Two earthquakes shook parts of the province of Groningen Saturday, damaging houses and sending people into the streets, but no casualties were reported. The first tremor hit just before noon at a very shallow depth of 3 km, followed by a slightly weaker jolt an hour later. The epicenter of the quakes, which measured, according to the weather bureau KNMI, 2.7 and 1.7 on the Richter scale, was in the village of Uithuizen, some 18 km north-east of the city of Groningen, but it was also felt in Doodstil, Zandeweer, Middelstum, Warffum, Usquert, Roodeschool, and Toornwerd.
By midday September 24, the public broadcaster RTV Noord received hundreds of reports from residents who had felt the earthquake. According to KNMI, the quake is the sixth to hit Uithuizen within a month.
It is widely believed the earthquakes in the three northern provinces are caused by ground settling following the decades of gas extraction from the Groningen gas field. Tremors in the field, which opened in 1963, began in the 1980s as the soft local clay and sandstone started to shift. According to some estimates, gas drilling activities in northern Netherlands have caused over a thousand earthquakes, damaging family homes, farms, businesses and architectural landmarks.
After initially ignoring the problem, the government reduced the amount of gas pumped from Groningen to minimize seismic risks in the region. Local residents, who suffered millions of euros in damage to their homes over the years, have lobbied hard for the end to gas extraction to ensure that the main cause of the earthquakes disappears. But the future of the Groningen gas field has taken on new importance since Russia’s invasion of Ukraine sent the energy prices through the roof.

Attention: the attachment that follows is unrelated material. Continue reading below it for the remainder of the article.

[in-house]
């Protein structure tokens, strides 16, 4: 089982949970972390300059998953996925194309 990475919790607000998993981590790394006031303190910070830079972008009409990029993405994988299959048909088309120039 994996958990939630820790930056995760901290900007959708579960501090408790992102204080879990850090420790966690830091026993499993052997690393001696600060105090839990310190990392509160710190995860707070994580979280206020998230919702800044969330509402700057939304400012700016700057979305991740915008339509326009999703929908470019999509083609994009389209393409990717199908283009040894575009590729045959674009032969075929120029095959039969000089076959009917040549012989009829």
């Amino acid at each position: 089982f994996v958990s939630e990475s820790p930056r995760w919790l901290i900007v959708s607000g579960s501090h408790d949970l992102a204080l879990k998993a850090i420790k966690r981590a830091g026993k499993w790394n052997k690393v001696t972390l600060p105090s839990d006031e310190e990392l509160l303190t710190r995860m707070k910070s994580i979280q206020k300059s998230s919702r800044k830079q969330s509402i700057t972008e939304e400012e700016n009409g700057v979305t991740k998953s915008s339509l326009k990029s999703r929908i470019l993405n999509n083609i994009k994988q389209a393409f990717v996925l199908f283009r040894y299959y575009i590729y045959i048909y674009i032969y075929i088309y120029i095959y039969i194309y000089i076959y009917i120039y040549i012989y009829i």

Russia’s moves to drastically limit the amount of gas it delivers to western Europe – and warnings that it may halt supplies completely by the winter – have only added to the perceptions that the Groningen field, which holds enough gas to replace three years of Russian supplies to the EU, might offer one of the solutions.
While an increase in production of gas in Groningen is technically feasible, it is fraught with political, legal and financial difficulties that make it difficult to implement. The state and gas operator NAM have paid out nearly €1.5bn in compensation to affected residents and to fund the reinforcement of homes in the area. That may be one of the reasons why the Dutch government is still on track to shut down the extraction in 2023.
In the aftermath of the quakes in the Uithuizen area, the Groningen Mining Damage Institute said it had received 136 reports of damage.